Friday, 30 March 2012

Scientists in Tanzania: Do not blame every environmental disaster on climate change

Usually when politicians and environmental scientists get together in Africa, you can be certain of at least one thing: Having been brainwashed educated by American or European "experts", the participants of these gatherings will always produce a document, statement or at least interviews blaming global warming/climate change for almost anything environmentally bad that has happened - or will happen - in their respective countries.

That´s why it is refreshing to read about what local scientists said at a recent "climate change adaptation workshop" in Kigoma, Tanzania:

Scientists meeting here have expressed concern over what they saw as the government’s tendency to blame every environmental disaster on climate change.This was a sentiment expressed by local scientists attending a western Tanzania climate change adaptation workshop on Wednesday. 
Mr Godlove Mwamsojo, an environmental expert with the Lake Tanganyika Integrated Regional Development Programme, disagreed, for instance,  that the 100-year two-kilometre wall in Pangani District in Tanga Region was succumbing to the effects of climate change on account of the fact that the level of the Indian Ocean waters has been rising fast in recent years, eating away the wall away and flushing water onto the streets.
“This wall was built by German colonialists over 100 years ago. For how long do we want this wall to last? What kind of material was used to build it?” queried Mr Mwamsojo, calling on the government to avail more funding for the wall’s preservation.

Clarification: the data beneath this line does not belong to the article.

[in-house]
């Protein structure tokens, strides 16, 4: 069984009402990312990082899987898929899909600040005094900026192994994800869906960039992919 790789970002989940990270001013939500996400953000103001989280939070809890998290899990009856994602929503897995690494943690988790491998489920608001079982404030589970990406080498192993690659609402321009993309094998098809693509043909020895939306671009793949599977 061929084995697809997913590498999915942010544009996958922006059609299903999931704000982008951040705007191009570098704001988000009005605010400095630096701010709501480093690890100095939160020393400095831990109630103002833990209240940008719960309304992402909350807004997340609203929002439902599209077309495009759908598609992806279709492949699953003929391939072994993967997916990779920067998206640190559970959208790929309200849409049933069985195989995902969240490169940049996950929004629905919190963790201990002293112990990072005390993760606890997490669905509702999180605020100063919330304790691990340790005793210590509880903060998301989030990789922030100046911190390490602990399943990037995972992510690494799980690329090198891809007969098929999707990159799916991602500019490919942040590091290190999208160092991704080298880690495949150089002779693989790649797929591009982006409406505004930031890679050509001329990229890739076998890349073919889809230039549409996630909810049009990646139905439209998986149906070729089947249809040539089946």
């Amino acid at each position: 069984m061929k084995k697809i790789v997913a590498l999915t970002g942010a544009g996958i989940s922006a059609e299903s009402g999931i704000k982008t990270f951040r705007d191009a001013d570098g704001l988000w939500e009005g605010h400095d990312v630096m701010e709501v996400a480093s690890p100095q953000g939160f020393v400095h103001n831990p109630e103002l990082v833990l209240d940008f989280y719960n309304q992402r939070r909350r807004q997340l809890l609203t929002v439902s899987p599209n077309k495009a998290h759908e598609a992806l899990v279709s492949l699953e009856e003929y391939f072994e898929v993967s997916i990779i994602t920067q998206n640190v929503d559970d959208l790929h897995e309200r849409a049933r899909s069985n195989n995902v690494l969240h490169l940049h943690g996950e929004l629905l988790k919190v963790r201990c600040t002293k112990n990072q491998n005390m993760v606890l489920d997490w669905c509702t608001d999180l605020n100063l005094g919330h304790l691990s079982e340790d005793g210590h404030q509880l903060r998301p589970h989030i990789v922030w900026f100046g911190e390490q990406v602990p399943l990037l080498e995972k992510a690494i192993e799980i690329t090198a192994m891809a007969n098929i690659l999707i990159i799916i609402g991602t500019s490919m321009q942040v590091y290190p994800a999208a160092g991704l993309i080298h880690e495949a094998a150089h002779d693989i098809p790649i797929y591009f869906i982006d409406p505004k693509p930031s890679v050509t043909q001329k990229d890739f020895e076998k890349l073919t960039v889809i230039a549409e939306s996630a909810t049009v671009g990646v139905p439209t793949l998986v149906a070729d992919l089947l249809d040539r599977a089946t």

He was reacting to a presentation by an environmental officer with the Vice President’s Office, Eng Alphonce Bikulamchi, who told the workshop that rising seawater caused by climate change has eroded parts of the wall, paving the way for sea water to flow inland and destroy nearby houses.

“We are overplaying theories. We lack scientific proof,” said the environmental expert (Godlove Mwamsojo).

Eng Bikulamchi also told the two-day workshop, jointly organised by The Nature Conservancy, the Jane Goodall Institute and the Frankfurt Zoological Society, to raise awareness on climate change and its impacts throughout western Tanzania, that Lake Victoria water level has dropped by about 2.57 metres between 1965 and 2006 due to climate change.

This observation was also disputed by Dr Ismael Kimirei, acting centre director for the Tanzania Fisheries Research Institute (Tafiri) in Kigoma Region, who said that the drop in water levels in Lake Victoria might have been caused by an over use of water in Uganda.Lake Victoria, the world’s second largest freshwater body shared by Tanzania, Kenya and Uganda, is the source of the Nile.

In addition, Eng Bikulamchi told the workshop that the Kilimanjaro, Africa’s highest peak, is losing its snow fast, noting that 80 per cent of its glacier has vanished since 1912 because of climate change.
Again this observation was strongly objected by Dr Hudson Nkotagu, the Lake Tanganyika Integrated Regional Development Programme national coordinator, who said that volcanic activities might have been the reason behind the decrease of the glacier.

The reaction of an American participant in the workshop, was not surprising. She felt a need to "correct" the "heretics" who had dared to question the teachings of the global warming religion:

Reacting to these observations by the local scientists, Dr Elizabeth Gray, Global Climate Change Fellow with The Nature Conservancy (TNC), a US charitable environmental organisation that seeks to preserve lands, said such environmental calamities might have been caused by other factors, but climate change was magnifying the current situations.

Read the entire article here

Kudos to the local environmental scientists in western Tanzania!

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